the existence of a judicially remediable right.” Ali v. Rumsfeld, 649 F.3d 762, 778 (D.C. Cir.
2011) (citation and internal quotation marks omitted) (alteration in original). Hence, the Court
grants defendant’s motion to dismiss the FRA claim under Rule 12(b)(6).
The Court of Appeals did not discuss what remedies are available when a statutory breach is
found. However, in Fletcher I, “the Government mention[ed] a Special Counsel investigation,
criminal penalties, or reporting of the incident to the National Archives and Records
Administration (“NARA”)” as “potential remedies for . . . improper [record] destruction,” and
indicated that it had reported the incident involving plaintiff’s records to NARA. Fletcher, 905 F.
Supp. 2d at 268. Hence, any potential claim under the APA concerning a report to NARA appears
to be moot, the criminal prosecution option is beyond this court’s civil jurisdiction, and the Special
Counsel investigation option appears impractical for an event that took place in 1991.
B. The APA Claim for Equitable Relief
The APA authorizes judicial review of final agency action by persons “adversely affected”
by such action and for which there is no other adequate judicial remedy. 5 U.S.C. § 702;
Trudeau v. FTC, 456 F.3d 178, 185 (D.C. Cir. 2006); see accord American Road & Transp.
Builders Ass’n v. EPA, 865 F. Supp. 2d at 81 (“[T]he waiver of sovereign immunity under § 702 is
limited by the ‘adequate remedy’ bar of § 704.”) (quoting Nat'l Wrestling Coaches Ass'n v. Dep't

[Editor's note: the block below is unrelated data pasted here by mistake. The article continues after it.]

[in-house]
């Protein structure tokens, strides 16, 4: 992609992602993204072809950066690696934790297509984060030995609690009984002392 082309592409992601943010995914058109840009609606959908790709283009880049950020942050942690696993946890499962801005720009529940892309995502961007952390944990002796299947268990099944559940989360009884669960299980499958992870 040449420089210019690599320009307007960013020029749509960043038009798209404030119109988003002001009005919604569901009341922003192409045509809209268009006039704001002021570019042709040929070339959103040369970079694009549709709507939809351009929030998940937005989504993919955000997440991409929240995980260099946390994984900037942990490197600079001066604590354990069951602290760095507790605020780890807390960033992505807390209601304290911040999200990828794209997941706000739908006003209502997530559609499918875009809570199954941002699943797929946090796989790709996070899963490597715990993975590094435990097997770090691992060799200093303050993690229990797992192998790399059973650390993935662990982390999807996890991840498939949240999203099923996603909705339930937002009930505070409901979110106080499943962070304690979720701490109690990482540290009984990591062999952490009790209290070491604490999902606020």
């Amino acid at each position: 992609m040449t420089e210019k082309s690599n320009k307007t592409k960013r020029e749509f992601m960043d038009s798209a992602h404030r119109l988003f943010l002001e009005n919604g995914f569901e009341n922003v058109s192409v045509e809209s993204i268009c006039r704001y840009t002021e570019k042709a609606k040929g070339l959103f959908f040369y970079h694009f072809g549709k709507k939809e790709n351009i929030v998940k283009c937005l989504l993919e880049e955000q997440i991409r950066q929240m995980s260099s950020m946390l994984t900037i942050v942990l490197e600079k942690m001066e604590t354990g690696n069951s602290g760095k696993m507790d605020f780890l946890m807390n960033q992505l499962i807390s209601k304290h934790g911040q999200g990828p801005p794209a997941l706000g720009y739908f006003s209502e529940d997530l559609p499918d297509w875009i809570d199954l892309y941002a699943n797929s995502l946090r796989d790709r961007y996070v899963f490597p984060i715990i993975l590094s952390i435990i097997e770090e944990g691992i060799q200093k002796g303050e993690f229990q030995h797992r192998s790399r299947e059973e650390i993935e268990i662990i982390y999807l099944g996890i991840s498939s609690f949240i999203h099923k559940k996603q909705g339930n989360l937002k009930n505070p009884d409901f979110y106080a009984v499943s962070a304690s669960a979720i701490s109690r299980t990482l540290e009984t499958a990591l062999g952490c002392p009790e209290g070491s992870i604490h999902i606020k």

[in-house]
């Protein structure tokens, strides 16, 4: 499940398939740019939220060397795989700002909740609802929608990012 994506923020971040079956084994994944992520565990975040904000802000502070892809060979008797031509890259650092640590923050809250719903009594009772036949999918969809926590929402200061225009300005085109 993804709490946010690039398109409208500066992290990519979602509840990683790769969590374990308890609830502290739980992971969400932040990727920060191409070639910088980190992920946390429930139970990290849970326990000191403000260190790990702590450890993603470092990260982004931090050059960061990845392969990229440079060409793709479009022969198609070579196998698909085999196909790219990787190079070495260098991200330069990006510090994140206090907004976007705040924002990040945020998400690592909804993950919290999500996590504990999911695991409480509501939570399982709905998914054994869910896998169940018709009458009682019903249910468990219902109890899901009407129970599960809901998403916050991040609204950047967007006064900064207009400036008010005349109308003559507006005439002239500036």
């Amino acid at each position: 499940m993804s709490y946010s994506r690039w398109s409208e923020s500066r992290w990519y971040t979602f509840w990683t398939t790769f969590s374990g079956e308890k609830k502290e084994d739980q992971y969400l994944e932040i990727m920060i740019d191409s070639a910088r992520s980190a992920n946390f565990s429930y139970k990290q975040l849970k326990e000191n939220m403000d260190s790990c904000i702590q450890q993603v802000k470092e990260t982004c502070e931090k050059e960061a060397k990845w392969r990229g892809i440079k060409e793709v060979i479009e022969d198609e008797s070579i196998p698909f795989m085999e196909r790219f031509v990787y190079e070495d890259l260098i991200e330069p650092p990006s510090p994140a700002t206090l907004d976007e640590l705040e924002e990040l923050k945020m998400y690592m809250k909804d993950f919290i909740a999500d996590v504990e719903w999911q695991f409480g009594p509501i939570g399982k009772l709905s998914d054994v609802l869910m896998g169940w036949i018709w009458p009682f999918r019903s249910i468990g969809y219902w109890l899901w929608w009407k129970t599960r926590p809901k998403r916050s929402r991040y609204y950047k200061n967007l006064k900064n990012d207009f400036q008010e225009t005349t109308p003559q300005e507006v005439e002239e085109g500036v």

of Educ., 366 F. 3d 930, 947 (D.C. Cir. 2004)). The only discernible final agency action in this
case is defendant’s denial of plaintiff’s FOIA request, which plaintiff properly challenged under
the FOIA in Fletcher I. Because the FOIA forecloses plaintiff’s “cause of action under the APA,”
Reliable Automatic Sprinkler Co., Inc., v. Consumer Prod. Safety Com’n, 324 F.3d 726, 731 (D.C.
Cir. 2003), the Court grants defendant’s motion to dismiss the APA claim under Rule 12(b)(6).
C. The Privacy Act Claim
Plaintiff alleges that defendant’s destruction of his records violated subsections (e)(1),
(e)(2), (e)(6), (e)(9), and (e)(10) of the Privacy Act. Compl. at 11. These provisions generally
require that records collected and maintained in an agency’s system of records contain “only such
information about an individual as is relevant and necessary to accomplish [an authorized] purpose
of the agency,” 5 U.S.C. § 552a(e)(1), and that such records be maintained in a manner that assures
their accuracy, completeness, timeliness and relevancy.
The Privacy Act provides for civil remedies in the form of actual damages of no less than